Why Don't Fish Drown?: And Other Vital Questions About the Animal Kngdom
“a superb introduction to the animal kingdom for the budding biologist or scientist . . .”
Children’s nonfiction books are a superb way to learn unexpected, fascinating facts. While adult nonfiction authors who are enraptured with their topic are prone to ramble on and on, usually children’s nonfiction writers present the information succinctly, with vigor, clarity, and humor. Such is the case with Anna Claybourne’s natural history book, called Why Don’t Fish Drown? Although focused on readers aged seven and up (grades two through seven), adults also will be riveted.
Organized by 22 provocative questions a child might ask about the natural world, each provides an opportunity to expound on various themes: Who picks the names for animals? (classifying animals); Could my cat go vegan? (food webs and energy cycles); Can I make friends with a snake? (venom and poison); What color is a chameleon? (camouflage); Do animals need maps? (migration); Why do animals poo?; and so on.
Claybourne begins with the definition of an animal, followed by an excellent summary of binominal nomenclature (the whys and wherefores of assigning scientific Latin names). She explains that often a newly discovered animal is named after the person who first found it. Sometimes it’s named after someone famous.
Readers young and not-so-young will be intrigued to learn that an Australian species of horsefly discovered in 1981, and finally scientifically described in 2011, is named after the American singer-songwriter-actress, Beyoncé. It’s called Scaptia beyonceae. Scientists were inspired to honor this pop music icon because the fly has a dense patch of golden hairs on the tip of its abdomen.
Readers learn about evolution as Claybourne explains that all living species gradually change over time, adapting to new environments and hazards. She points out that today there are rats that are evolving to become immune to rat poison.
We all know that most animals don’t need to clean their teeth, and Claybourne tells us why: “To start with, most animals don’t eat the same tooth-damaging diet that we do. The bacteria that cause tooth decay love sugary food. But if you’re a rabbit or a tiger, you just eat plants or raw meat, not decay-causing doughnuts or soda.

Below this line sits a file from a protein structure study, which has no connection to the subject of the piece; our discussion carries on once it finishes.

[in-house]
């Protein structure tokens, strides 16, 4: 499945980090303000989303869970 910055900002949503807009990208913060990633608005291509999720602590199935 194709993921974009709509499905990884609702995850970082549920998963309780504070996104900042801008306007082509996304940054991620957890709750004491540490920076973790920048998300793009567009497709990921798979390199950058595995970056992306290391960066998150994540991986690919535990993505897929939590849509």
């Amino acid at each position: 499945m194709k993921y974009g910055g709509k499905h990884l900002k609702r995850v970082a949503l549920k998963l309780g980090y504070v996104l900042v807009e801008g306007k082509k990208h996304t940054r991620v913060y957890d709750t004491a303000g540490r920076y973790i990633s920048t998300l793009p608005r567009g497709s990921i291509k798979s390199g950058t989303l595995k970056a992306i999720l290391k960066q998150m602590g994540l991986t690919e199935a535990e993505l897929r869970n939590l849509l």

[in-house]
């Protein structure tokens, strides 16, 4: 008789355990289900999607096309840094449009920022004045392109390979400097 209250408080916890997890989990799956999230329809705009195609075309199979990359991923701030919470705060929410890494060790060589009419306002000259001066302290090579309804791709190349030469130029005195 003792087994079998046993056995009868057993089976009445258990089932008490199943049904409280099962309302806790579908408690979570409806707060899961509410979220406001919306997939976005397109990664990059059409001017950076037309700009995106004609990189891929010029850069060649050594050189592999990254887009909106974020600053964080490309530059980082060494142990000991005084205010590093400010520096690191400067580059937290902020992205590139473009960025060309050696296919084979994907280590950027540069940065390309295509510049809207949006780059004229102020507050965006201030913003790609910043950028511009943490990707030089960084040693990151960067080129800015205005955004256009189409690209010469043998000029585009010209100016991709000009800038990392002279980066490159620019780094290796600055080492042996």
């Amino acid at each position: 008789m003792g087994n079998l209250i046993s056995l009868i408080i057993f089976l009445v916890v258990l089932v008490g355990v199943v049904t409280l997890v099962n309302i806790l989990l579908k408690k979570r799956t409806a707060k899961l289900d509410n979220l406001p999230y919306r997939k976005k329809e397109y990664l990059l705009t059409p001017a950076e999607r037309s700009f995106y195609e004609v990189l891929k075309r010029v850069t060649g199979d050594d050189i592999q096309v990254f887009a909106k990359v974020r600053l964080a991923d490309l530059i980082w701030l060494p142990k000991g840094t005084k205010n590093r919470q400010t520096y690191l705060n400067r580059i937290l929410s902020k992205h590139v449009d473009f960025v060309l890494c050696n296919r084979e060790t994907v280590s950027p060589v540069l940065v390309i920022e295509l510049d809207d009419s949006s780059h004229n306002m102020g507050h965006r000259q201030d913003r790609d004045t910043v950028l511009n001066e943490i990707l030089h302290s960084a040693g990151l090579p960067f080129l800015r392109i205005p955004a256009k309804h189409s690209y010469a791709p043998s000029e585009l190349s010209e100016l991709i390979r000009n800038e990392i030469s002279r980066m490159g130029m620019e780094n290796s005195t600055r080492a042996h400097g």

A fascinating exception is hippos. “They open their mouths wide underwater to let fish pick dirt and bugs from around their teeth. The fish get a meal and the hippo gets a cleaning!” An underwater photograph of a hippopotamus with cleaner fish nibbling at its teeth accompanies the text.
In the pages on sleep (Do owls ever go to bed?), we learn that swifts can spend months at a time in flight, never landing. Scientists believe that to get needed sleep, they fly high in the sky, and then drift downward while they take a quick nap, waking up before they get too close to the ground.
Every page is enlivened by original illustrations by Claire Goble, as well as photographs (a surprisingly lovely one of caterpillars eating a leaf on page 27 and an extraordinary photo of a flying bat chasing a moth on page 47) and fine works of art. Nothing is taken too seriously. Goble added a devil’s horn and tail to a 1685 etching of a skeleton by Pieter van Gunst. The message, delivered in this tongue-in-cheek manner illustrates that humans once had tails, but gradually lost them as the tails became unimportant for survival.
To illustrate the question, “Could my cat go vegan?” Goble has drawn a man with a huge knife and fork on the left page. He’s chasing an unhappy gingerbread man on the facing page, who is run, run, running away as fast as he can.
Happily Claybourne strikes an excellent balance between making the book fun and even irreverent, while sticking to the science without talking down to her audience. Throughout she is careful to define scientific words as she goes along. When she answers the question, Are bats really blind? she writes, “many smaller types of bats go out at night to hunt flying insects, and for this they don’t rely on their eyes. Instead, they use echolocation, a way of working out where things are using sound.”
All these scientific vocabulary words are collected in a glossary at the back of the book. There readers can refresh their memory for the meaning of words such as bioluminescence, carnivore, plankton, regurgitate, venom, and vertebrate.
Bound in heavy cardboard like a board book, but with regular paper for the text, this is book is a superb introduction to the animal kingdom for the budding biologist or scientist as well as anyone who enjoys learning about the amazing and wondrous world we live in.